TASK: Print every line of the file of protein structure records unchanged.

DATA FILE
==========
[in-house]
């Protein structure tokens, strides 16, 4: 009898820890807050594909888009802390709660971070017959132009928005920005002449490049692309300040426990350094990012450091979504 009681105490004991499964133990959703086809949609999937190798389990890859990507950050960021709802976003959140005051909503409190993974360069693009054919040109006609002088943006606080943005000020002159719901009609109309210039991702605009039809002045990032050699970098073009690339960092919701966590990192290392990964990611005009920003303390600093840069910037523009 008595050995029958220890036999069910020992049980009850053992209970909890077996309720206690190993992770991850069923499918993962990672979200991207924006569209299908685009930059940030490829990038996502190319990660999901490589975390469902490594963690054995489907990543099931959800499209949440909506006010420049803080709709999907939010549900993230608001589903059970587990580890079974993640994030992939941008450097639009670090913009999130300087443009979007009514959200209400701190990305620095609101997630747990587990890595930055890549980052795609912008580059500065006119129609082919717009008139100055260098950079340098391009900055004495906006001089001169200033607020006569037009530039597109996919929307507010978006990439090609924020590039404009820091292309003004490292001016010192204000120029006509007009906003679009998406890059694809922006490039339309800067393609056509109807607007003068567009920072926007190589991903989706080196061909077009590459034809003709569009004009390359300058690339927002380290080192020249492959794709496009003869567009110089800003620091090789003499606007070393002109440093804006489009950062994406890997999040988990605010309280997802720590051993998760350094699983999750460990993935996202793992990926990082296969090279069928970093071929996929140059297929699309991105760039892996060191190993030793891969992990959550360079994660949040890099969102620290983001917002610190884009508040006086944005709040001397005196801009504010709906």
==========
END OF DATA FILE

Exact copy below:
[in-house]
């Protein structure tokens, strides 16, 4: 009898820890807050594909888009802390709660971070017959132009928005920005002449490049692309300040426990350094990012450091979504 009681105490004991499964133990959703086809949609999937190798389990890859990507950050960021709802976003959140005051909503409190993974360069693009054919040109006609002088943006606080943005000020002159719901009609109309210039991702605009039809002045990032050699970098073009690339960092919701966590990192290392990964990611005009920003303390600093840069910037523009 008595050995029958220890036999069910020992049980009850053992209970909890077996309720206690190993992770991850069923499918993962990672979200991207924006569209299908685009930059940030490829990038996502190319990660999901490589975390469902490594963690054995489907990543099931959800499209949440909506006010420049803080709709999907939010549900993230608001589903059970587990580890079974993640994030992939941008450097639009670090913009999130300087443009979007009514959200209400701190990305620095609101997630747990587990890595930055890549980052795609912008580059500065006119129609082919717009008139100055260098950079340098391009900055004495906006001089001169200033607020006569037009530039597109996919929307507010978006990439090609924020590039404009820091292309003004490292001016010192204000120029006509007009906003679009998406890059694809922006490039339309800067393609056509109807607007003068567009920072926007190589991903989706080196061909077009590459034809003709569009004009390359300058690339927002380290080192020249492959794709496009003869567009110089800003620091090789003499606007070393002109440093804006489009950062994406890997999040988990605010309280997802720590051993998760350094699983999750460990993935996202793992990926990082296969090279069928970093071929996929140059297929699309991105760039892996060191190993030793891969992990959550360079994660949040890099969102620290983001917002610190884009508040006086944005709040001397005196801009504010709906």